Some clubs are fortunate enough to get assistance from wealthy benefactors, according to International Ice Hockey Federation president Rene Fasel, who may assist teams with salaries and insurance payments for locked out players to join their teams “as a present to the fans.” You can see this in the press releases for many of the players who’ve signed in the Swiss League. The announcements from the teams signing Patrice Bergeron, Jason Spezza, John Tavares, Max Pacioretty, and Tyler Seguin all made reference to financial backing from outside sources.
According to Rapperswil-Jona Lakers GM Roger Sigg, forward Jason Spezza is being paid enough to “cover his insurance costs.” An NHL agent estimated that Spezza’s insruance costs will be in the neighborhood of $24,000 per month to insure one of the three years left on his contract, according to Bruce Garrioch of the Ottawa Sun.
Swiss magazine Blick recently reported that Swiss League team HC Lugano offered a contract to Detroit Red Wings forward Henrik Zetterberg. The deal would reportedly pay $53,000 per month for insurance and $2,000 per month as salary. That figure is certainly much more modest than the $7.75 million Zetterberg was set to earn in the NHL this season; with the Wings, he’d earn $1,575 per minute of every game. Zetterberg ultimately signed in Switzerland, but with EV Zug. Terms of the deal were not disclosed.
Anthony Stewart of the Florida Panthers recently inked a deal with the Nottingham Panthers of Great Britian’s Elite League. He’s basically playing for free. While top players in the league bring in about $5,000 a month, many have additional sponsors or day jobs to help pay the bills. The right winger’s new club is handling lodging – “They’re going to put me up in, what do you call it, a flat,” said Stewart and the Panthers are covering Stewart’s insurance during his time in Nottingham, according to the New York Times.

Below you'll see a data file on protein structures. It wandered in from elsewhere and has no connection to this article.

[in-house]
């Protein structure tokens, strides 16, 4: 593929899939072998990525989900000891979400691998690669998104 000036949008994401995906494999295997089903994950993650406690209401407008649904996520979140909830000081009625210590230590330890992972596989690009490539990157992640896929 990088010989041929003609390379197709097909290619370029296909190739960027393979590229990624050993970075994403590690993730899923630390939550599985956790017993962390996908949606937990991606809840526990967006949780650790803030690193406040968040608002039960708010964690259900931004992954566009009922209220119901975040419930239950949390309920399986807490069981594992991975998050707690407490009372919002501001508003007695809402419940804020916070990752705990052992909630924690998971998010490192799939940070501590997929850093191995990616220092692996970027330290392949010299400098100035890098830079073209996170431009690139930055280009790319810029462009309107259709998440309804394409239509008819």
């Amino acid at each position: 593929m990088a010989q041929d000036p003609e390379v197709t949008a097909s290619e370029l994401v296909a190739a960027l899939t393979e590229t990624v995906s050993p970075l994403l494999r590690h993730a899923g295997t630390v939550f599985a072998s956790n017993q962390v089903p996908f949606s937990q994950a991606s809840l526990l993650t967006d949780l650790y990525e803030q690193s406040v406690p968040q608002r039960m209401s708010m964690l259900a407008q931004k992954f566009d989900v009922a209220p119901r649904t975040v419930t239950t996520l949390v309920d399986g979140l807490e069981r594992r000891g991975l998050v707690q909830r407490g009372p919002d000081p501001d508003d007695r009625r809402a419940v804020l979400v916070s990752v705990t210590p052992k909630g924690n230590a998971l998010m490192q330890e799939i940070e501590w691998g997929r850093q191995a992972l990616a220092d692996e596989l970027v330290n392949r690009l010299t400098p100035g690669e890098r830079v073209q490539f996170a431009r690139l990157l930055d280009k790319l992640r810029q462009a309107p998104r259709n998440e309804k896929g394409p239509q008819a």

Kontinental Hockey League (KHL)
While the average salary is certainly lower in the KHL than the NHL, the potential earnings for a superstar player can be significantly higher. Back in 2010, Mike Brophy of Sportsnet spoke with an anonymous GM who reported that former Red Wing Sergei Fedorov was earning $14 million a season on the KHL. Rumors of Ilya Kovalchuk defecting to the league had a $20 million per year price tag attached to him. Making those figures even more attractive is the fact that KHL contracts are tax free. They also don’t include the escrow amounts – 8.5% for 2011-12 – that NHL players were required to pay under the previous CBA.
Of course, that’s for full time KHLers.
NHL players are subject to some additional restrictions. KHL teams are limited to a maximum of three NHLers on their rosters. Their salaries are capped at 65% of their current NHL contracts – unless you’re Alex Ovechkin, who is rumored to have worked out a deal that would pay him more, according to Sovietsky Sport.
While the league does have a salary cap of $36.5 million per team, NHL players are exempt from being counted under the cap, giving teams more flexibility to sign them during the lockout. Based on that, we can assume that players may be in the following range:
|Player||NHL Team||NHL Salary (’12-13)||KHL Max Salary|
|Pavel Datsyuk||Red Wings||$6,700,000||$4,355,000|
While the lockout is still hitting the players in their wallets, don’t be fooled into thinking that the players aren’t getting paid. Of the top 25 highest-paid players in the NHL, ten of them will be making at least $3MM thanks to signing bonuses or the injured reserve list. The top 5 highest-salaried players all happen to have the top 5 highest signing bonuses – all $8 million and higher.
For the rest of the players, it will be interesting to see how far their 8% escrow payment and $10,000 a month from the NHLPA can carry them.
(All salaries and financial data in US dollars. All salary information courtesy CapGeek.com)
Josh is a life-long hockey fan. He grew up as a fan of the New York Rangers, but thanks to their general mismanagement and years of mediocrity, has developed a great appreciation for every team across the league.
He’s been writing about hockey on various sites since 1995. In addition to his work at The Hockey Writers, he also keeps tabs on the referees over at ScoutingTheRefs.com.